The class of cholesterol-reducing medicines called statins directly attack a major factor contributing to heart disease that kills one in four Americans every year.
About 80 percent of the body’s cholesterol is produced by the liver, and the rest comes from a diet containing meat, fish, poultry, and dairy products. Cholesterol is required for building cell membranes and the body uses it as a starting material to make hormones such as estrogen or testosterone. But too much of a good thing can be bad. More than 120 million Americans have unhealthy levels of cholesterol. Cholesterol is generally subdivided into two categories, LDL cholesterol and HDL cholesterol. LDL cholesterol, also known as ‘bad cholesterol,’ tends to deposit on the walls of arteries and eventually causes a thickening and narrowing of the blood vessels, a process that leads to coronary heart disease. HDL cholesterol, however, reverses the deposits of LDL and therefore is known as ‘good cholesterol.’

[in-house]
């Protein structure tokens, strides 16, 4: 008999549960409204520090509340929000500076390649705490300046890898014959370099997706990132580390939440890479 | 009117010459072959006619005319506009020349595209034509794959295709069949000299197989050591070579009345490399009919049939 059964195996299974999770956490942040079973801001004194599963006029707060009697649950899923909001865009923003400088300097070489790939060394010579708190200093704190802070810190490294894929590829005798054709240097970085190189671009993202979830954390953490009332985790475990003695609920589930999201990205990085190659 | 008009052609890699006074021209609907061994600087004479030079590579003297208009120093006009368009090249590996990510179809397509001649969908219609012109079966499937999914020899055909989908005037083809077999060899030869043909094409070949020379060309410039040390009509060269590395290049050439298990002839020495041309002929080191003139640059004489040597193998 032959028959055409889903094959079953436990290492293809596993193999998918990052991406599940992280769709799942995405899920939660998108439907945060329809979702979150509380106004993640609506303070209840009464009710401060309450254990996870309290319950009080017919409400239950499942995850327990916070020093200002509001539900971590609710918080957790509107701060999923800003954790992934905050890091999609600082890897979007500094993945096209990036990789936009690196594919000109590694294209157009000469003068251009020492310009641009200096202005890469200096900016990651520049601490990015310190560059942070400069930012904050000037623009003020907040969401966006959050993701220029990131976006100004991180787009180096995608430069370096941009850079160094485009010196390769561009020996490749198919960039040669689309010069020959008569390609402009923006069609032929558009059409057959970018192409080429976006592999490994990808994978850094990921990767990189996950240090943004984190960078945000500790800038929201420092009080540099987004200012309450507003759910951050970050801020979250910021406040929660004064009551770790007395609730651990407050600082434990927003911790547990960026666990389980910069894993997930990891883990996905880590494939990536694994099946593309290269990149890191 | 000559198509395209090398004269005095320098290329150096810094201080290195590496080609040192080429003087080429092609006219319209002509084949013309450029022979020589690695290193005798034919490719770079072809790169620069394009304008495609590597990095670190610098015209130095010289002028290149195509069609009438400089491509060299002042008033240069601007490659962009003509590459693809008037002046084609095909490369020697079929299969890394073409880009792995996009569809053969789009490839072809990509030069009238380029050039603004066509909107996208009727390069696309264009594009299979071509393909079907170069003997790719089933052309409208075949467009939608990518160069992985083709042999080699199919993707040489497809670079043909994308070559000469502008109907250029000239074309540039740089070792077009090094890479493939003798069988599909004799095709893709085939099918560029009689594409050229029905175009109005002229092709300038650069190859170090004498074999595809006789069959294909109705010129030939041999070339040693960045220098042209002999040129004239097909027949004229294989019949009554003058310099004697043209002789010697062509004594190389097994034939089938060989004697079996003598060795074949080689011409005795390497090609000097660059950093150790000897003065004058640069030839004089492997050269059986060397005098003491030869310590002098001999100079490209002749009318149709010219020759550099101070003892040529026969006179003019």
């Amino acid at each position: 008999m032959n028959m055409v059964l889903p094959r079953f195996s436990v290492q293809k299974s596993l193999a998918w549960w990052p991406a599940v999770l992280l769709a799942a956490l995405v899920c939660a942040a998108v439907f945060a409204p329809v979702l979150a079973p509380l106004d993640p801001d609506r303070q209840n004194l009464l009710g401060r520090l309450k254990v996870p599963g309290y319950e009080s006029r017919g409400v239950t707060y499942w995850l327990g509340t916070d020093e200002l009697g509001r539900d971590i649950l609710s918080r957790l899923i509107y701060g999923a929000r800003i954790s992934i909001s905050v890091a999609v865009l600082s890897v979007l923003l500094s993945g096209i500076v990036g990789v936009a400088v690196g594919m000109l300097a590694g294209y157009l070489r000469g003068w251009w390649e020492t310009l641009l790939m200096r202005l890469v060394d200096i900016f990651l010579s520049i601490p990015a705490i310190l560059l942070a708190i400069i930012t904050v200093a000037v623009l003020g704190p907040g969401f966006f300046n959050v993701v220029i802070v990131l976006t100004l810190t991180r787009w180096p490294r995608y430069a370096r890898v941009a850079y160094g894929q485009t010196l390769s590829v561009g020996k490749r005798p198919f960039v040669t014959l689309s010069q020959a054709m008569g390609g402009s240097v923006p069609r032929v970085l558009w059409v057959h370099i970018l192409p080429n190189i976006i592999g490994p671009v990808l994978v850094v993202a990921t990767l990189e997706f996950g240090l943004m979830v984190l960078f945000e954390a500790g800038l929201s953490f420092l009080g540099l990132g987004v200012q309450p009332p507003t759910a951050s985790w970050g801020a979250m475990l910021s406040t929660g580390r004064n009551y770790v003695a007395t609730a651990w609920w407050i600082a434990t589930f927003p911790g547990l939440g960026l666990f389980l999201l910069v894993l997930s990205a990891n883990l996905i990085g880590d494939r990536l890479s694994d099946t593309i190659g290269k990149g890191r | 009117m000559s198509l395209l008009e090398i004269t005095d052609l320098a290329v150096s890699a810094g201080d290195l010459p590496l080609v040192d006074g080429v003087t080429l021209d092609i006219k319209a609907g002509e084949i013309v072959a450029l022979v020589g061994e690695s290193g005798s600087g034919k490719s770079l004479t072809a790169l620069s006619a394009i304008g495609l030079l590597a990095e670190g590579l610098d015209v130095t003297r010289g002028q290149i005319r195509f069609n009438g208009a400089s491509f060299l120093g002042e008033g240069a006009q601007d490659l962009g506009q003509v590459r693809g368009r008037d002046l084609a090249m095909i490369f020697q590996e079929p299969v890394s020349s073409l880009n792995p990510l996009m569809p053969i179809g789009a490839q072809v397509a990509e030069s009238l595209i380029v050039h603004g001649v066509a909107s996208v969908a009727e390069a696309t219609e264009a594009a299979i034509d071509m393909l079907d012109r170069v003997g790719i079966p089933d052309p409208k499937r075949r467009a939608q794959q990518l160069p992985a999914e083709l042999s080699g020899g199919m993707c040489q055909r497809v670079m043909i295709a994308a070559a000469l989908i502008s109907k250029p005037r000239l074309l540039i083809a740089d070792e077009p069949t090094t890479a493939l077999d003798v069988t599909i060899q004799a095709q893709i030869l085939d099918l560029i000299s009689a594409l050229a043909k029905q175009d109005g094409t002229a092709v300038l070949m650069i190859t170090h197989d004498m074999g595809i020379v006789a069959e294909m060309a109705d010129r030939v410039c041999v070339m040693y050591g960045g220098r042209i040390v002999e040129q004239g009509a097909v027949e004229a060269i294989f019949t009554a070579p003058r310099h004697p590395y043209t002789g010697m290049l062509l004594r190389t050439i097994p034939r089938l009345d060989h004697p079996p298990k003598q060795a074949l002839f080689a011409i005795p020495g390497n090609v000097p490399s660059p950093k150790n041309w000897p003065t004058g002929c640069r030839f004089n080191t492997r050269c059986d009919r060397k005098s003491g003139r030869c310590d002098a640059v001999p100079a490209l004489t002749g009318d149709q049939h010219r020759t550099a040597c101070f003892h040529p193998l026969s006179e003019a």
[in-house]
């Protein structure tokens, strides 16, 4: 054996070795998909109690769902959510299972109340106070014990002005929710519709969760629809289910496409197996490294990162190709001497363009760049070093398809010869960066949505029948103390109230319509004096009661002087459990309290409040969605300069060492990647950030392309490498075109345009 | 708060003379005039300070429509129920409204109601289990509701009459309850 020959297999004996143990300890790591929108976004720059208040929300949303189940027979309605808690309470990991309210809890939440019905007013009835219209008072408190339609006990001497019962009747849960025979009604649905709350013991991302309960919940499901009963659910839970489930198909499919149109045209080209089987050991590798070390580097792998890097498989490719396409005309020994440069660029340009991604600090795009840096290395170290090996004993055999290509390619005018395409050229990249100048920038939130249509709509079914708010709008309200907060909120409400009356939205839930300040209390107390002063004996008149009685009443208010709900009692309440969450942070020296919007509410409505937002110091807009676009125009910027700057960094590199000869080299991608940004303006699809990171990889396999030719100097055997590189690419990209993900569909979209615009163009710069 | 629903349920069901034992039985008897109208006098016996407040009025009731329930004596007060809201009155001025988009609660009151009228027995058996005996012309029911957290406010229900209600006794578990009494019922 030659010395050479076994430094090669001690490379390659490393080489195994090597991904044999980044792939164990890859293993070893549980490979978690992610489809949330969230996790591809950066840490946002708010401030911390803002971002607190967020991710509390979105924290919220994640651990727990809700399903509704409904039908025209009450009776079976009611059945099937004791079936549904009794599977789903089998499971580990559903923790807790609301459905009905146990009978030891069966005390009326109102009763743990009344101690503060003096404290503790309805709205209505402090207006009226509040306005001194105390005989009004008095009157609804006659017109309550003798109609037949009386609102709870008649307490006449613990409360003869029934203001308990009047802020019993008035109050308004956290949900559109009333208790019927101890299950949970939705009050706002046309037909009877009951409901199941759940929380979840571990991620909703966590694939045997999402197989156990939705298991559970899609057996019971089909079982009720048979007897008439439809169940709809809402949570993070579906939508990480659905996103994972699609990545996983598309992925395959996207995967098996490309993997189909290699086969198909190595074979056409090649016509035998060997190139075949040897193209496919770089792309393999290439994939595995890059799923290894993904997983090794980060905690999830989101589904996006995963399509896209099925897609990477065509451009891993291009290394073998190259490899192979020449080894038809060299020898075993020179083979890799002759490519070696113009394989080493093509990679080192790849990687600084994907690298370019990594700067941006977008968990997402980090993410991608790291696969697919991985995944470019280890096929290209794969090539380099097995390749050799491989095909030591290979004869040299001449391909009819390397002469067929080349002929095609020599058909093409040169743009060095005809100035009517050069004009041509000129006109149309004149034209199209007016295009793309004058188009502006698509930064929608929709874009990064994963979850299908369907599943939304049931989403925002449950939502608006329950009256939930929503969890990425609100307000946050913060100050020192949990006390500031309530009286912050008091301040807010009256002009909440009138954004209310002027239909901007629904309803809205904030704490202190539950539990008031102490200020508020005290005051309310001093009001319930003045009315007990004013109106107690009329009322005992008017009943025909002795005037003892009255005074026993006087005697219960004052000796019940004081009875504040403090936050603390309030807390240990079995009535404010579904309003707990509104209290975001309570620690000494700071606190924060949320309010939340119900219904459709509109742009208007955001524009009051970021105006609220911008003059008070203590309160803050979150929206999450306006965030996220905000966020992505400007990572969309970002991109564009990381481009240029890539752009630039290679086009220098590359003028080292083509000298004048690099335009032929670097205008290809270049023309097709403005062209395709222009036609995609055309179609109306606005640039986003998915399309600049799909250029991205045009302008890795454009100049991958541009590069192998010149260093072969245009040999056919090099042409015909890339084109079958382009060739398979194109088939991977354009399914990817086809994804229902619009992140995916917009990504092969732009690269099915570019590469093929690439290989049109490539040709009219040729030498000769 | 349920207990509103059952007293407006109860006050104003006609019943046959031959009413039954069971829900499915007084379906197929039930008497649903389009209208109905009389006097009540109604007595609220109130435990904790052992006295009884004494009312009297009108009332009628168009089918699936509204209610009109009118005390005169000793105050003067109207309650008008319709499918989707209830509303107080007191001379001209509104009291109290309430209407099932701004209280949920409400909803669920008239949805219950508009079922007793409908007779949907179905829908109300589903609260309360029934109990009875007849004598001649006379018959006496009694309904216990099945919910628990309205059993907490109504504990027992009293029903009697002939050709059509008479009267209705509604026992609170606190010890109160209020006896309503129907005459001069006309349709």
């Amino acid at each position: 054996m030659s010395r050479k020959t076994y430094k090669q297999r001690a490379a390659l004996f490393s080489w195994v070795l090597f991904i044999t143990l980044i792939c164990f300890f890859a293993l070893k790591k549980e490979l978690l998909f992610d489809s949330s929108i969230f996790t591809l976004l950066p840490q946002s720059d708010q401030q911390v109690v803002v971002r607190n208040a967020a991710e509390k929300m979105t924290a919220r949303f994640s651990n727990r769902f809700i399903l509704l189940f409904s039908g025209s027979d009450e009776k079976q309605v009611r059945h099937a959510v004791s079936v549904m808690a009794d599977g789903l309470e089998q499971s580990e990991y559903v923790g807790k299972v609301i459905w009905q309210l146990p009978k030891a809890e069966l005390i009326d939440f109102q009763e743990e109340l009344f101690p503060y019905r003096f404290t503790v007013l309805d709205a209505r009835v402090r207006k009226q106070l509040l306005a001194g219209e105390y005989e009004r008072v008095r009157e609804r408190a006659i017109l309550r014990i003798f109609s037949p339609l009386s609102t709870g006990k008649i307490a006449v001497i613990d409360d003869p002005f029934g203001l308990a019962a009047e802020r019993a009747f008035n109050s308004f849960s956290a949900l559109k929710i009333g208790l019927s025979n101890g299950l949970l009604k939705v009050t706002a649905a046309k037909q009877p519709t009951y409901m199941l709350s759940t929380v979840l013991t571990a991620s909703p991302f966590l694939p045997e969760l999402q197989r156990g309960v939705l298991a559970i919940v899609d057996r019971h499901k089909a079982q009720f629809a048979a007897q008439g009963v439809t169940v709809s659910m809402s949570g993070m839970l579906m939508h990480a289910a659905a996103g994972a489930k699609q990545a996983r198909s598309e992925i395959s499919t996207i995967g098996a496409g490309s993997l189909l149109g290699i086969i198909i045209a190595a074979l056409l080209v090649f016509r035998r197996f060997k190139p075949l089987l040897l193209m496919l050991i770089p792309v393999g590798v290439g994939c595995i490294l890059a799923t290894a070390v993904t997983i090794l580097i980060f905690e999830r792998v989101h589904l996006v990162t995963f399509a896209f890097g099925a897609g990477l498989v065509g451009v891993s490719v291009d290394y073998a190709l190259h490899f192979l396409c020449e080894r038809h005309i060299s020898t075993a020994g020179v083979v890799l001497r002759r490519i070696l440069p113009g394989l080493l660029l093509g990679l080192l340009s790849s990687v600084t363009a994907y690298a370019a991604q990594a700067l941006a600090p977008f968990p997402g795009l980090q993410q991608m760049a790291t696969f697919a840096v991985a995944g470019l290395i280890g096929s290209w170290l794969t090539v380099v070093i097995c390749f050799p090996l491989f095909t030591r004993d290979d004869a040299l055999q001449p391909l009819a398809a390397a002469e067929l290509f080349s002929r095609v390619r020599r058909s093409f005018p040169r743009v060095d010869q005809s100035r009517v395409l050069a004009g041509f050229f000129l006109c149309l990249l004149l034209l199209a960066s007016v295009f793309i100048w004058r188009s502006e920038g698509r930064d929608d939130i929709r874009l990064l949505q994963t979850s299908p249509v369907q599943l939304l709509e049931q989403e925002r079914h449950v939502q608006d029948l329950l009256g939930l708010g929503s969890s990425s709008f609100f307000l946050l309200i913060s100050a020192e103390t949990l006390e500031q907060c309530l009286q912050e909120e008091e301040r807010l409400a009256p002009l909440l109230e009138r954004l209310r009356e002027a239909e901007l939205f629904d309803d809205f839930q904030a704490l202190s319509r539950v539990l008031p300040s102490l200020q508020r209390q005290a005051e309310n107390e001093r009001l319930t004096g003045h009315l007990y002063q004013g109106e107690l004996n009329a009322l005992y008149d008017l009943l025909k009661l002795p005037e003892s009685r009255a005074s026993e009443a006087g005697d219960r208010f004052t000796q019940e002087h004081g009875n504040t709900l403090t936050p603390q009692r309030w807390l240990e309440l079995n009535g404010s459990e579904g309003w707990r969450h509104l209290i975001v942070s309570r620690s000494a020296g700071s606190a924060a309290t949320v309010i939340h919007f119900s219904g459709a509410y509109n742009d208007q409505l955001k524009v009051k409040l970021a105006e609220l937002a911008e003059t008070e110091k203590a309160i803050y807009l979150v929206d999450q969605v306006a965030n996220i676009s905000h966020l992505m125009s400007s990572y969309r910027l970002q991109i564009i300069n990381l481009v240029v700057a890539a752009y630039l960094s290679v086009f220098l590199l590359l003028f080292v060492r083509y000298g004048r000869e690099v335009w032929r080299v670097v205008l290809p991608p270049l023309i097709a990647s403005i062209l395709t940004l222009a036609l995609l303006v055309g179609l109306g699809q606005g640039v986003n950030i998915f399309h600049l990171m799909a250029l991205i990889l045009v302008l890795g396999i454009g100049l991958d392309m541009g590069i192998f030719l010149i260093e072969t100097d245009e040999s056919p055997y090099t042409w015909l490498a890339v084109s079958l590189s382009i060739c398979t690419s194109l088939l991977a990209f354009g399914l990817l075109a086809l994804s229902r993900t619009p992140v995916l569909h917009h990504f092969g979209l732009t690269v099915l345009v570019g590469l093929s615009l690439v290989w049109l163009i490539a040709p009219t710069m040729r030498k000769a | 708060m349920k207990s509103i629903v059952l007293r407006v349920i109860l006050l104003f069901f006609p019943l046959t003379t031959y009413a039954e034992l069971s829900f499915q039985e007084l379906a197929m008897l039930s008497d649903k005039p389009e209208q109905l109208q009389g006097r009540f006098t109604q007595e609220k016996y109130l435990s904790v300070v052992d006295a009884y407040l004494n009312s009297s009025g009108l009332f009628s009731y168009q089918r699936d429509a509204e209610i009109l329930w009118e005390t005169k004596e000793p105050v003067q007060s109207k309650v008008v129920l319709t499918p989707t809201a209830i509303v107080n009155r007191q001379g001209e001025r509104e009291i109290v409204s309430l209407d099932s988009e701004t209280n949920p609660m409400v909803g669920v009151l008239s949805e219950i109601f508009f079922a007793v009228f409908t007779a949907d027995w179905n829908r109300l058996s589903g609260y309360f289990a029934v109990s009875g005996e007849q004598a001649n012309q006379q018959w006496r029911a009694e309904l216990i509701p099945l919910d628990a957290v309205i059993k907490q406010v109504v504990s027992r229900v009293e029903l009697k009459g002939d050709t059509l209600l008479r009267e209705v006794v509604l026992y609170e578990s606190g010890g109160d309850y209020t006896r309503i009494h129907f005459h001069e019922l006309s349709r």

Although many people are able to stabilize their cholesterol at healthy levels by exercising and following a diet low in LDL cholesterol, for others, the only practical option to make significant rapid progress is to use medication. The statins are a class of drug used successfully to reduce and reverse the impact of high LDL levels. These medicines reduce the amount of cholesterol synthesized in the liver by inhibiting the production of the enzyme that calls for the cholesterol synthesis. Sold under names such as Atorvastatin (Lipitor®), Simvastatin (Zocor®), and Lovastatin (Mevacor®), Lovastatin also occurs naturally in red yeast rice.
Considering that heart disease is the number one cause of death among both men and women in the United States, the impact of statins in lowering cholesterol has an enormous impact on the health and longevity of our population.
This topic was adapted from the technology milestones project of 2001 ACS President Attila Pavlath.